HE COUNTS as one of a select team of cricket tragics around Tamworth but Mike Cashman really does go into bat when it comes to getting runs on the board for his sporting interests.
The retired teacher still swings his bat on the field as an over-60s representative state player and is a solid backstop for the Tamworth Veterans cricketing fraternity.
This weekend he’s playing two roles – as a behind-the-scenes organising hand for the 18th annual Tamworth Collectors Show and Trading Fair and also as one of its biggest contributing exhibitors.
This year’s show opens tomorrrow evening and Cashman is in seventh heaven with the theme this year – the Ashes tour to England later this year was a perfect fit for showcasing everything cricket he could get his hands on.
He owns a few things but admits he’s not the number one collector in town when it comes to cricket – he cites a bloke he knows pretty well who has 1800 cricket balls and a few old Wisdens, the rare cricket bibles, among his lot.
Cashman will show an old Cobbett bat that dates from 1857, along with fast bowler Craig McDermott’s Test blazer.
The bat was used by Samuel Hopkinson in the 1857 season and he was the 57th player to represent Victoria and even played against the Poms before Test cricket was even in existence. The Cobbett was the brand that WG Grace played with 40 years later.
Last year’s themes for collectables was the Titanic and the Olympics so coming up with a contemporary yardstick for the show was a hard act to follow.
Cashman says the cricket influence is just a good fit especially for Tamworth which is a cricket capital where plenty of old fellas and those who have wielded the willow are increasingly coming out of retirement to play all over the place, so to speak, and in more ways than one.
Tamworth boasts a good sized First XI or so of rep players who are even travelling to the UK and New Zealand representing Australia – and even one at the ripe old age of 82 not out – certainly over the mandatory retirement age.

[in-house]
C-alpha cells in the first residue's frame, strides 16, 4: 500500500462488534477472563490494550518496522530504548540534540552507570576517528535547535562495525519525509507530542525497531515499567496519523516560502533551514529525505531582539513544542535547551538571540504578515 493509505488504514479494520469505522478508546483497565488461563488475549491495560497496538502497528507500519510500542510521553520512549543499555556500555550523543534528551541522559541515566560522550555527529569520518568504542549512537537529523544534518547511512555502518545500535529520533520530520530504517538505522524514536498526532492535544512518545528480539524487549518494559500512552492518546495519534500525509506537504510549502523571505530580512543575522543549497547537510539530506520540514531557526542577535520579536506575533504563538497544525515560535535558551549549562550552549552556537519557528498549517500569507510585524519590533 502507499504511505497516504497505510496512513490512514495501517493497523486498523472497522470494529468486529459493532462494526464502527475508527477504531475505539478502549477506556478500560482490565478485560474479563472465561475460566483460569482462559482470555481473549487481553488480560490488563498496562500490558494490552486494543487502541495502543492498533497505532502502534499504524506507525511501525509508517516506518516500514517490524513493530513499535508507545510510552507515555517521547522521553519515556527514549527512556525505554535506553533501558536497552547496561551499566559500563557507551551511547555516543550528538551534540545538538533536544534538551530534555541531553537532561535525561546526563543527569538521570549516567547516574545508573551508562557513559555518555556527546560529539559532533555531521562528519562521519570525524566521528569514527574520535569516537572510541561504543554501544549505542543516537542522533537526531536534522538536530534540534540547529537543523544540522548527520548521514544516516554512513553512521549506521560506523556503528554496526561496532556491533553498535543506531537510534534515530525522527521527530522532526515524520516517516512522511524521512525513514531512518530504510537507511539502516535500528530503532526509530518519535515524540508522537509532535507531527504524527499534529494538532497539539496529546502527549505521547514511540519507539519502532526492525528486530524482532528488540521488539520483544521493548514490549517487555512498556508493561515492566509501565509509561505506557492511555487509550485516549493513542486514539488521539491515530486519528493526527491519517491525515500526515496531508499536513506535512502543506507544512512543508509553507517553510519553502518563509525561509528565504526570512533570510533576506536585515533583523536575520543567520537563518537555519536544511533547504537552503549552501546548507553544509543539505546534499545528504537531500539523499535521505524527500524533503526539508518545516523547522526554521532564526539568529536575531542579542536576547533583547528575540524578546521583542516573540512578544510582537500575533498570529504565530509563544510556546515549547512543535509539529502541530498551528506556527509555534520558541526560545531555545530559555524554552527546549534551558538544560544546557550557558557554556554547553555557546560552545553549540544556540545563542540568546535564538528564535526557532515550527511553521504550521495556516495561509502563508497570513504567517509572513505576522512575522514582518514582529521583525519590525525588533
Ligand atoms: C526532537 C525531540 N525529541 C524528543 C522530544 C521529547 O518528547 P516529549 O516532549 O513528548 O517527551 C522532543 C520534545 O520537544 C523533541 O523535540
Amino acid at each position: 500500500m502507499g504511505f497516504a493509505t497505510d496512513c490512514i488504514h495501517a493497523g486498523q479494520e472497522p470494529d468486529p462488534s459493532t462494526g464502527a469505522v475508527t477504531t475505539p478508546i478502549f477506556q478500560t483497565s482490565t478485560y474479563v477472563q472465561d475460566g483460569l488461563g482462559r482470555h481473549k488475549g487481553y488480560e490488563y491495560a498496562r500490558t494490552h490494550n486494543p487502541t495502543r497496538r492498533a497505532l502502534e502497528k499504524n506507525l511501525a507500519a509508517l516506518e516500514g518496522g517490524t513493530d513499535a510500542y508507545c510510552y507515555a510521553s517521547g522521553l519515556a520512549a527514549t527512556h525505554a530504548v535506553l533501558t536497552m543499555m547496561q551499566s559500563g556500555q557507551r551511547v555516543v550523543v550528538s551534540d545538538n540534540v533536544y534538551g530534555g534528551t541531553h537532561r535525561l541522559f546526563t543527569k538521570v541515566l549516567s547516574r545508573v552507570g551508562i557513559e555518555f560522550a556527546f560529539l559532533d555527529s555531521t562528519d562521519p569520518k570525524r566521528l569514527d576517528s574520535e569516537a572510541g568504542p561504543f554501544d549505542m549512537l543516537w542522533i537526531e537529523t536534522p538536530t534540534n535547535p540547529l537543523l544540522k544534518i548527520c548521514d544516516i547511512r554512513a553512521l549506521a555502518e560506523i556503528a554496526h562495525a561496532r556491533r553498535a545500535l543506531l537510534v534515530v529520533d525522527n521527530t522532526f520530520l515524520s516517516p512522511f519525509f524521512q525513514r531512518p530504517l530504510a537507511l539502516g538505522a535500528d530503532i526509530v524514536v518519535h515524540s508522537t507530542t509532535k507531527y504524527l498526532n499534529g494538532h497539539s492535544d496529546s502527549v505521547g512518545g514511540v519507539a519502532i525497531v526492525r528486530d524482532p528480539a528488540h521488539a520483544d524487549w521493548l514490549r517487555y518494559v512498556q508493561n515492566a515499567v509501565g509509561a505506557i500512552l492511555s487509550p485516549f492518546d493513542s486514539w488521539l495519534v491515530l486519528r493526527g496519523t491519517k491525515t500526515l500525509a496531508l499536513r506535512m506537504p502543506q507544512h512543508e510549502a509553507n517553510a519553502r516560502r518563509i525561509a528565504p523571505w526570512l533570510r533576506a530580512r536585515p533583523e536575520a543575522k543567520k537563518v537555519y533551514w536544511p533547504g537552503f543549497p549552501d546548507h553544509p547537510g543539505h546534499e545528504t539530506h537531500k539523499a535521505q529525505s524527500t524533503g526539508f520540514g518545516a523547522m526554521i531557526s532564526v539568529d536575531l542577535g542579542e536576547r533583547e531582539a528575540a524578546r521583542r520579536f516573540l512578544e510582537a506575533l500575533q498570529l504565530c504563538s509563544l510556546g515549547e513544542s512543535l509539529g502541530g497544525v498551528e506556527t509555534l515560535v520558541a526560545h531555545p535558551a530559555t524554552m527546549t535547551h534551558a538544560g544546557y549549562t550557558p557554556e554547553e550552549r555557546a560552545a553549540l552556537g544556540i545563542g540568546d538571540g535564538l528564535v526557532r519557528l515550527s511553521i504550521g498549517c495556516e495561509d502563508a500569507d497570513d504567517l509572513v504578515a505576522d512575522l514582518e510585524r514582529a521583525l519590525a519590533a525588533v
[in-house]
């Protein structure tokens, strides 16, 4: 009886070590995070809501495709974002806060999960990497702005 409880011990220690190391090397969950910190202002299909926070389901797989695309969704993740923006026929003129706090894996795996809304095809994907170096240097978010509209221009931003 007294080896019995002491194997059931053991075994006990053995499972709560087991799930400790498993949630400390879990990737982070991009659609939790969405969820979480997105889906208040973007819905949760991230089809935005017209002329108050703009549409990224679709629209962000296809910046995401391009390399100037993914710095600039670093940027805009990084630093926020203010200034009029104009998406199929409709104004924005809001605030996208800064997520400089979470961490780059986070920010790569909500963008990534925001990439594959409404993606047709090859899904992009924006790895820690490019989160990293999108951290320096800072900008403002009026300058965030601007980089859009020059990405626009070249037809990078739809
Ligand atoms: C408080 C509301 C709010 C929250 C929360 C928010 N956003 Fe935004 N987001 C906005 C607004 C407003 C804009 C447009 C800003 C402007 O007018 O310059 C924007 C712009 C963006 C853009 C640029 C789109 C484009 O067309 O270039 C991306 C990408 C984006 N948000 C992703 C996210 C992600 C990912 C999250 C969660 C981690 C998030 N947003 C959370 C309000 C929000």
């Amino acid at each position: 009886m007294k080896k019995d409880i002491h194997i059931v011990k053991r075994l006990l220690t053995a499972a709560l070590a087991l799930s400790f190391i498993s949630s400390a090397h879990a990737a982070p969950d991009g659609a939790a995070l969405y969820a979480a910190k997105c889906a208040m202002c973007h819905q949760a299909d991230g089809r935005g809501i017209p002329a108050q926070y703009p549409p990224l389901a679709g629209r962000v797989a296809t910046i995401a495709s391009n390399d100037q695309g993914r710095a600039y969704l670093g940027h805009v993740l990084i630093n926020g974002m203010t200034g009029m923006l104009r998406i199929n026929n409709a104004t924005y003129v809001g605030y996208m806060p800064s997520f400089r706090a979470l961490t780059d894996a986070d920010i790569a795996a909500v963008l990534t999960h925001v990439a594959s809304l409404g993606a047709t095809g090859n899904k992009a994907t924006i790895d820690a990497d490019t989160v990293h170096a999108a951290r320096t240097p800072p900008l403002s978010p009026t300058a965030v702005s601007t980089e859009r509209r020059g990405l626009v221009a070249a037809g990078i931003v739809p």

So, all things cricket are the centre of attention for this year’s show – but there’s plenty of other themed exhibits to find too, including fossils, shipwreck coins, demijohns, convict documents and Aboriginal artefacts.
The weekend gala is an annual event now organised by the Lions Club of Tamworth.
According to Mr Cashman, it features varied displays of collectables, surrounding an active central trading fair, and begins at 5.30pm tomorow going through to 2pm Sunday.
“Last year a Masters Collectables section was introduced, allowing wider frontage displays, and another innovation this year is ‘pre-loved’ artworks in the hall, where the public can bring in their priced artworks for display and possible sale,” Cashman said.
“Antique items can be brought in for valuation on the Saturday and Sunday with a qualified valuer in attendance.
“This will be supplemented by the presence of a regional library facility explaining their new Carters and Price It online valuation programs.”
Coinciding with this weekend’s Tamworth Show, the Tamworth Historical Society will have an impressive photographic display of local shows over the past 140 years, while three other local groups whose interests lie in keeping history alive, will also have displays.
The Film & Sound Archive, Family History Group and First Fleeters are among the exhibitors showing their wares.
This year marks the 225th anniversary of the arrival of the First Fleet in Australia and the local chapter, who performed a re-enactment of the arrival of the white man to the shores of Port Jackson in 1788 at Wallabadah on Australia Day this year, will do that again on stage at the Town Hall just before the official opening of the show at 11am on Saturday.